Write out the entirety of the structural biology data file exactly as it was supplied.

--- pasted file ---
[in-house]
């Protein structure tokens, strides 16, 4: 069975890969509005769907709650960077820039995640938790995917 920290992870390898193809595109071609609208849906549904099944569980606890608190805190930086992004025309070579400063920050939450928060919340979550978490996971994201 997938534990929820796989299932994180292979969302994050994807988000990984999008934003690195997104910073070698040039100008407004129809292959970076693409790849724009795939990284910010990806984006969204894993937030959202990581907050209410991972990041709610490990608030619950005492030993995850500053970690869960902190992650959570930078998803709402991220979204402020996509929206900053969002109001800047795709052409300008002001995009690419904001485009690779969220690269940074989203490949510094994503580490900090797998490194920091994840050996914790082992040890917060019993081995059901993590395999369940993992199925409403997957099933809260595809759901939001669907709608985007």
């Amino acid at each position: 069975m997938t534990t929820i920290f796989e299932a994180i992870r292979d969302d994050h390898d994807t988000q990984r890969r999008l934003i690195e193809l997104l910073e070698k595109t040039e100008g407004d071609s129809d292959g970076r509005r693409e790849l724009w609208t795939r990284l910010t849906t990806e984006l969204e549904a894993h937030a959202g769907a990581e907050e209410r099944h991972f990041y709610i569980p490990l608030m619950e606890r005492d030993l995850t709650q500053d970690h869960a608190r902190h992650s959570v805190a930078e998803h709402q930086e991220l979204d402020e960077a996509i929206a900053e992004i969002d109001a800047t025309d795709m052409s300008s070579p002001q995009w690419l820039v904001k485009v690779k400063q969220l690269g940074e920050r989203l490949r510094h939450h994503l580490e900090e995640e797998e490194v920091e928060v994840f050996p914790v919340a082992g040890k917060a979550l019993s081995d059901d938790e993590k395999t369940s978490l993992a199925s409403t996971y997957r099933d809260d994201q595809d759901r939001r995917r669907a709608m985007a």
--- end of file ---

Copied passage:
[in-house]
């Protein structure tokens, strides 16, 4: 069975890969509005769907709650960077820039995640938790995917 920290992870390898193809595109071609609208849906549904099944569980606890608190805190930086992004025309070579400063920050939450928060919340979550978490996971994201 997938534990929820796989299932994180292979969302994050994807988000990984999008934003690195997104910073070698040039100008407004129809292959970076693409790849724009795939990284910010990806984006969204894993937030959202990581907050209410991972990041709610490990608030619950005492030993995850500053970690869960902190992650959570930078998803709402991220979204402020996509929206900053969002109001800047795709052409300008002001995009690419904001485009690779969220690269940074989203490949510094994503580490900090797998490194920091994840050996914790082992040890917060019993081995059901993590395999369940993992199925409403997957099933809260595809759901939001669907709608985007």
């Amino acid at each position: 069975m997938t534990t929820i920290f796989e299932a994180i992870r292979d969302d994050h390898d994807t988000q990984r890969r999008l934003i690195e193809l997104l910073e070698k595109t040039e100008g407004d071609s129809d292959g970076r509005r693409e790849l724009w609208t795939r990284l910010t849906t990806e984006l969204e549904a894993h937030a959202g769907a990581e907050e209410r099944h991972f990041y709610i569980p490990l608030m619950e606890r005492d030993l995850t709650q500053d970690h869960a608190r902190h992650s959570v805190a930078e998803h709402q930086e991220l979204d402020e960077a996509i929206a900053e992004i969002d109001a800047t025309d795709m052409s300008s070579p002001q995009w690419l820039v904001k485009v690779k400063q969220l690269g940074e920050r989203l490949r510094h939450h994503l580490e900090e995640e797998e490194v920091e928060v994840f050996p914790v919340a082992g040890k917060a979550l019993s081995d059901d938790e993590k395999t369940s978490l993992a199925s409403t996971y997957r099933d809260d994201q595809d759901r939001r995917r669907a709608m985007a």